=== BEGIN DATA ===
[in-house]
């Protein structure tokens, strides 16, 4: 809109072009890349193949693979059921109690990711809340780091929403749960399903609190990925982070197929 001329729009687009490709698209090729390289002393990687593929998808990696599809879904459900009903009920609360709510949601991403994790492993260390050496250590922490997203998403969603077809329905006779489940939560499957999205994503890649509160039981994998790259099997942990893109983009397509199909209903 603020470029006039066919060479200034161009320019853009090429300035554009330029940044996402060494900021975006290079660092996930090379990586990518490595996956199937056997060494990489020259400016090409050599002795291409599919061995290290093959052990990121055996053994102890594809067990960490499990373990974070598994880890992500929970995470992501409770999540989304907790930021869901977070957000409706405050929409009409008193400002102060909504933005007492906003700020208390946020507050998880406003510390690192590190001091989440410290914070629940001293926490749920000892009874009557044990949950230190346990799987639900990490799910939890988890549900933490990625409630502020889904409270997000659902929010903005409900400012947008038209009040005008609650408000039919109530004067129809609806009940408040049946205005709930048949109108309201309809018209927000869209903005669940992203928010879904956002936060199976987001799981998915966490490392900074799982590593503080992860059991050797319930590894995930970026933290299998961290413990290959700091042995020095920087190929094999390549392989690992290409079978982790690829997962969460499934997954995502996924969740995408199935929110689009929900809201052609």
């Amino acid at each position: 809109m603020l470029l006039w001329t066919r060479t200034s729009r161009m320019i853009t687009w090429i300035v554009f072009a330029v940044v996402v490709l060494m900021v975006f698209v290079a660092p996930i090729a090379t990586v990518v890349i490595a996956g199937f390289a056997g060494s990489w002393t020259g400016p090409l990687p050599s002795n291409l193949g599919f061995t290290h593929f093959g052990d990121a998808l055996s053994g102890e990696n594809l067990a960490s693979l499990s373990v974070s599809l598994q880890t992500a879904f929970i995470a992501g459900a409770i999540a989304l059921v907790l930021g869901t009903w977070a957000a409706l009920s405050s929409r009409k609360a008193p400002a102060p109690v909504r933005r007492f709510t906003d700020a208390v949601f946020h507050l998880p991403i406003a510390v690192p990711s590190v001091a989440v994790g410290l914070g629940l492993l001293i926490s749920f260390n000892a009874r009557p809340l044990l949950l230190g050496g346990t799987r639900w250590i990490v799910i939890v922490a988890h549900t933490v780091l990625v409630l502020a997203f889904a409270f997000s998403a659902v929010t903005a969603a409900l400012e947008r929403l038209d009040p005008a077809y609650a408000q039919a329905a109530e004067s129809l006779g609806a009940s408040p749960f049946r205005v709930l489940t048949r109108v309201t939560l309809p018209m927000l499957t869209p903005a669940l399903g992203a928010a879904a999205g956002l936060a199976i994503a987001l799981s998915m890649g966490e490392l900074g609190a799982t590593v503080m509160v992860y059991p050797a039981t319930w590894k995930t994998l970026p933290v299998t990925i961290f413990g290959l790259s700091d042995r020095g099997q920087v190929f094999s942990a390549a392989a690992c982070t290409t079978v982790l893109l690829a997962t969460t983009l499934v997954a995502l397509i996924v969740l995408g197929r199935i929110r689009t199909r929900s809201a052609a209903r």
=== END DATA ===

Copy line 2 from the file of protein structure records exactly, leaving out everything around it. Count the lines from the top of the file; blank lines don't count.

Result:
């Protein structure tokens, strides 16, 4: 809109072009890349193949693979059921109690990711809340780091929403749960399903609190990925982070197929 001329729009687009490709698209090729390289002393990687593929998808990696599809879904459900009903009920609360709510949601991403994790492993260390050496250590922490997203998403969603077809329905006779489940939560499957999205994503890649509160039981994998790259099997942990893109983009397509199909209903 603020470029006039066919060479200034161009320019853009090429300035554009330029940044996402060494900021975006290079660092996930090379990586990518490595996956199937056997060494990489020259400016090409050599002795291409599919061995290290093959052990990121055996053994102890594809067990960490499990373990974070598994880890992500929970995470992501409770999540989304907790930021869901977070957000409706405050929409009409008193400002102060909504933005007492906003700020208390946020507050998880406003510390690192590190001091989440410290914070629940001293926490749920000892009874009557044990949950230190346990799987639900990490799910939890988890549900933490990625409630502020889904409270997000659902929010903005409900400012947008038209009040005008609650408000039919109530004067129809609806009940408040049946205005709930048949109108309201309809018209927000869209903005669940992203928010879904956002936060199976987001799981998915966490490392900074799982590593503080992860059991050797319930590894995930970026933290299998961290413990290959700091042995020095920087190929094999390549392989690992290409079978982790690829997962969460499934997954995502996924969740995408199935929110689009929900809201052609």